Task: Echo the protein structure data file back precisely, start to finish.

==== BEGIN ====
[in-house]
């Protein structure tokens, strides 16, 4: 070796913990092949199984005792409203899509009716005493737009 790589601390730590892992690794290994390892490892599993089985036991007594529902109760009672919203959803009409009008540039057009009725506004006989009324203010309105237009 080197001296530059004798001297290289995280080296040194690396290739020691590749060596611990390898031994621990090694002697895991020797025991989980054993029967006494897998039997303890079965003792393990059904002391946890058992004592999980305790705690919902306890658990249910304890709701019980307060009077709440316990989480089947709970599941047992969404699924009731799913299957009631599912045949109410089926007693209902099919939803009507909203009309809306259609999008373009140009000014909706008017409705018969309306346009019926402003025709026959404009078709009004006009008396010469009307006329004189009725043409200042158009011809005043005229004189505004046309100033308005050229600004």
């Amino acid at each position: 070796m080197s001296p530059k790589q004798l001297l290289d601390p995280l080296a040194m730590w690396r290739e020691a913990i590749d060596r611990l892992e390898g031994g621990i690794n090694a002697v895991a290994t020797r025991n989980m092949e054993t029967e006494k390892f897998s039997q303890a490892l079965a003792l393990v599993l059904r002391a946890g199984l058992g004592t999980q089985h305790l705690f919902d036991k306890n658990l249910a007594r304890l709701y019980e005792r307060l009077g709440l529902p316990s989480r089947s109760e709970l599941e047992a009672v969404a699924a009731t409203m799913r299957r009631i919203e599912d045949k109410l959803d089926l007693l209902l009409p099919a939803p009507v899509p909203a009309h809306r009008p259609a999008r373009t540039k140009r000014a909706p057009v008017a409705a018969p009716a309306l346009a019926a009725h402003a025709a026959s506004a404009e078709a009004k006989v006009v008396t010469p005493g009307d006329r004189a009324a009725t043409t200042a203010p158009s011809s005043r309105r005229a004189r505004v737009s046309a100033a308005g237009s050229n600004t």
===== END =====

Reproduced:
[in-house]
């Protein structure tokens, strides 16, 4: 070796913990092949199984005792409203899509009716005493737009 790589601390730590892992690794290994390892490892599993089985036991007594529902109760009672919203959803009409009008540039057009009725506004006989009324203010309105237009 080197001296530059004798001297290289995280080296040194690396290739020691590749060596611990390898031994621990090694002697895991020797025991989980054993029967006494897998039997303890079965003792393990059904002391946890058992004592999980305790705690919902306890658990249910304890709701019980307060009077709440316990989480089947709970599941047992969404699924009731799913299957009631599912045949109410089926007693209902099919939803009507909203009309809306259609999008373009140009000014909706008017409705018969309306346009019926402003025709026959404009078709009004006009008396010469009307006329004189009725043409200042158009011809005043005229004189505004046309100033308005050229600004």
């Amino acid at each position: 070796m080197s001296p530059k790589q004798l001297l290289d601390p995280l080296a040194m730590w690396r290739e020691a913990i590749d060596r611990l892992e390898g031994g621990i690794n090694a002697v895991a290994t020797r025991n989980m092949e054993t029967e006494k390892f897998s039997q303890a490892l079965a003792l393990v599993l059904r002391a946890g199984l058992g004592t999980q089985h305790l705690f919902d036991k306890n658990l249910a007594r304890l709701y019980e005792r307060l009077g709440l529902p316990s989480r089947s109760e709970l599941e047992a009672v969404a699924a009731t409203m799913r299957r009631i919203e599912d045949k109410l959803d089926l007693l209902l009409p099919a939803p009507v899509p909203a009309h809306r009008p259609a999008r373009t540039k140009r000014a909706p057009v008017a409705a018969p009716a309306l346009a019926a009725h402003a025709a026959s506004a404009e078709a009004k006989v006009v008396t010469p005493g009307d006329r004189a009324a009725t043409t200042a203010p158009s011809s005043r309105r005229a004189r505004v737009s046309a100033a308005g237009s050229n600004t």